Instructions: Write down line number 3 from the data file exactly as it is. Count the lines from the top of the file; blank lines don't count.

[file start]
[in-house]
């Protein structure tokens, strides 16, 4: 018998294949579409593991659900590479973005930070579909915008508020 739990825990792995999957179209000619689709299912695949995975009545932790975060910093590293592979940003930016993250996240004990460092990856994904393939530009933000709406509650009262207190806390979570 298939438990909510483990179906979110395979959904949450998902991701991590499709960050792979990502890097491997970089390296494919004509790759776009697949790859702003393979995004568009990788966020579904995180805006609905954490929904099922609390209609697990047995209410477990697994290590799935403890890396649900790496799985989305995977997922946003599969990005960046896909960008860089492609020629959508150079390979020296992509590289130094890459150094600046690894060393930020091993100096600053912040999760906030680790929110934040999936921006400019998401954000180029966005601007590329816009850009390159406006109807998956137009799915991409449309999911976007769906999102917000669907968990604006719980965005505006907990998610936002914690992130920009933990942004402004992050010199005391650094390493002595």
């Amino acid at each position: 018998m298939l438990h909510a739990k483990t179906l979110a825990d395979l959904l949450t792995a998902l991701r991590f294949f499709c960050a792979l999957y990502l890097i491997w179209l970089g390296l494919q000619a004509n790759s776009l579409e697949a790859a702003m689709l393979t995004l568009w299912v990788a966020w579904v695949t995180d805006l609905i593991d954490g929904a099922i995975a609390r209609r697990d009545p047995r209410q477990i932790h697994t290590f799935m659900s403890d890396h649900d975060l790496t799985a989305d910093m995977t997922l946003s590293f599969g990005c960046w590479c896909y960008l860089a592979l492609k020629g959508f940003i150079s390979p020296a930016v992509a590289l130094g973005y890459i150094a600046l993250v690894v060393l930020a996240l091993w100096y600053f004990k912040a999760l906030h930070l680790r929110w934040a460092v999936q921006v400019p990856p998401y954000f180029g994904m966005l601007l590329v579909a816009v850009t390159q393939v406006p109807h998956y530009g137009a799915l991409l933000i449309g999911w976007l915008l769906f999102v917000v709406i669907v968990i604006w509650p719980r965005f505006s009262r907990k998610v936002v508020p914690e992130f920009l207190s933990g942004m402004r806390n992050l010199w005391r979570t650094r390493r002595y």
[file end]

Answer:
């Amino acid at each position: 018998m298939l438990h909510a739990k483990t179906l979110a825990d395979l959904l949450t792995a998902l991701r991590f294949f499709c960050a792979l999957y990502l890097i491997w179209l970089g390296l494919q000619a004509n790759s776009l579409e697949a790859a702003m689709l393979t995004l568009w299912v990788a966020w579904v695949t995180d805006l609905i593991d954490g929904a099922i995975a609390r209609r697990d009545p047995r209410q477990i932790h697994t290590f799935m659900s403890d890396h649900d975060l790496t799985a989305d910093m995977t997922l946003s590293f599969g990005c960046w590479c896909y960008l860089a592979l492609k020629g959508f940003i150079s390979p020296a930016v992509a590289l130094g973005y890459i150094a600046l993250v690894v060393l930020a996240l091993w100096y600053f004990k912040a999760l906030h930070l680790r929110w934040a460092v999936q921006v400019p990856p998401y954000f180029g994904m966005l601007l590329v579909a816009v850009t390159q393939v406006p109807h998956y530009g137009a799915l991409l933000i449309g999911w976007l915008l769906f999102v917000v709406i669907v968990i604006w509650p719980r965005f505006s009262r907990k998610v936002v508020p914690e992130f920009l207190s933990g942004m402004r806390n992050l010199w005391r979570t650094r390493r002595y």